The SAPD practiced with an active phone app for answering shooters

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Schools, businesses, and churches can subscribe to the app, which allows users to trigger an alert that would put them into contact with 911 while simultaneously notifying everyone else at the location about the shooter and police officers who have the app. After the alert is sent out, the teachers or employees on-site can mark off if they’re injured, if they were able to flee, or if they had to hunker down and “fortify” where they are. Their locations are sent to 911 or police, with whom they can also message directly to give information on the shooter.

San Antonio police are adding another tool to their arsenal in the hopes of improving officer response times in active shooter scenarios. On Tuesday, members of the SAPD’s SWAT unit met at a church in northwest Bexar County to test LifeSpot, a mobile software designed to reduce reaction times and better control the chaos at the site. According to SAPD, the training was planned before the Uvalde school massacre. “This might cut reaction time by two to three minutes.” “Imagine how many people someone might kill in one, two, or three minutes,” said Lt. Mark Molter of the SAPD Special Operations Unit.

Highlights

  • SAPD will be able to use the app for free, but schools or other organizations that want to use it would pay a monthly subscription, which Titus says costs between 30 cents and “a couple bucks” per user, depending on the number of users. Molter said the app would not bypass 911, and SAPD still has protocols in place. “If a school doesn’t have this — school district doesn’t have this — we have active shooter protocols. If we lost all internet connection and we had no way to — we have active shooter protocols that we fall back on, and we continue to do what we’ve been trained to do,” Molter said. SAPD plans to move ahead with using the app, though only SWAT will have it for now. Chief William McManus said it would “probably” be a discussion the department would have with SWAT commanders about whether they should roll it out to all SAPD officers.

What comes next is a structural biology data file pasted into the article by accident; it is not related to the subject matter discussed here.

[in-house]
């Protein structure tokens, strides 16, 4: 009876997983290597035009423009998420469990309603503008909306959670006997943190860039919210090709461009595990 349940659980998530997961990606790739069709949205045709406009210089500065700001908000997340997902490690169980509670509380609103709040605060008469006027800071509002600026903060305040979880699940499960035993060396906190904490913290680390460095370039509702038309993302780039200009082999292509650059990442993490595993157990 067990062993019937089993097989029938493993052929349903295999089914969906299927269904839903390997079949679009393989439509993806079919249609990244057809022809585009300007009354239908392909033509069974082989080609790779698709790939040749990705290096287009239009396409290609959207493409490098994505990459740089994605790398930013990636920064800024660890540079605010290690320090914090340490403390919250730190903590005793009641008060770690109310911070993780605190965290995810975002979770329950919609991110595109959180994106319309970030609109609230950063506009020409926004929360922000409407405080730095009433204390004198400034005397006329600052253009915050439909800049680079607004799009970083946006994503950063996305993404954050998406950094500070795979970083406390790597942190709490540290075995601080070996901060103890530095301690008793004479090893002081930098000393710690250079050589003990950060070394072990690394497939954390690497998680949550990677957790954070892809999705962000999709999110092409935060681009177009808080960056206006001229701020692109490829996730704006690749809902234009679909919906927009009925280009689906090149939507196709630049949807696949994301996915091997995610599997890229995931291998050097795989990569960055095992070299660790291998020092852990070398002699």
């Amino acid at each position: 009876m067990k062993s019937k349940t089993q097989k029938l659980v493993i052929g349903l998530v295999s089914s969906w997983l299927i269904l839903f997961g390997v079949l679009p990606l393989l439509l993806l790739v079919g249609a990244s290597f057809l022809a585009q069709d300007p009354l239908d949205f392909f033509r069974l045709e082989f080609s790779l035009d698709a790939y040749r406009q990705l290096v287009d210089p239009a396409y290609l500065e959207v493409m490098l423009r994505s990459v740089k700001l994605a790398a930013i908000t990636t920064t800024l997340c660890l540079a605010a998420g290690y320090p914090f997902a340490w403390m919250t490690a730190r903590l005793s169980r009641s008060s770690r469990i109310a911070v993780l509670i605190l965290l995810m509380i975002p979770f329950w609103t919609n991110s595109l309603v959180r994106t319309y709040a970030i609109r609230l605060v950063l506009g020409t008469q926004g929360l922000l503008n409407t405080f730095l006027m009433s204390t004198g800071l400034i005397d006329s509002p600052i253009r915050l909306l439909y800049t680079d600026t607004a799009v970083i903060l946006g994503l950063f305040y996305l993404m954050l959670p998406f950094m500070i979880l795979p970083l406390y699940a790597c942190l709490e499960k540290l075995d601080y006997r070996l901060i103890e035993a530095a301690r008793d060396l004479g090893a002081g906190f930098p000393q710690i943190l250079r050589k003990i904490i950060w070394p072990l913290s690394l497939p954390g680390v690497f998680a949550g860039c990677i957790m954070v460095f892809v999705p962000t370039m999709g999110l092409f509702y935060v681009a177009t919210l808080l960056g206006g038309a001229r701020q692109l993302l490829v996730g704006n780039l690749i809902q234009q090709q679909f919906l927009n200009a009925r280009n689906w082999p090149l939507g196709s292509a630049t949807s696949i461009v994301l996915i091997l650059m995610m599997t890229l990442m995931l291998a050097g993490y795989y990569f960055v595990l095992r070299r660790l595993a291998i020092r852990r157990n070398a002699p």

• The idea is to allow more information to get through to police in a situation that would typically prompt a flood of 911 calls and possibly overload a dispatch center. “Especially in smaller jurisdictions, you may have one, maybe two dispatchers of people that take that call. So you have 100 people, and some of them may have very life and death — pertinent information they can’t get through,” said LifeSpot CEO Brett Titus, a former Denver Police Department SWAT officer.

McManus also said that “at first blush,” he thought it was a good app, though there would need to be more conversations with SWAT about how the app works before the department recommends it to schools or other organizations. Titus said the company has “thousands” of individual users in Colorado and has just expanded into Arizona. McManus said SAPD would be the first police department in Texas to use it. ‘Active shooter’ message sent to parents further muddles law enforcement timeline of Uvalde school massacre. Gov. Abbott issues disaster declaration after 21 killed, several wounded in Uvalde school shooting Funeral arrangements for Uvalde elementary school shooting victims KSAT 12 observes 21 minutes of silence on social media for the 21 victims killed in Uvalde

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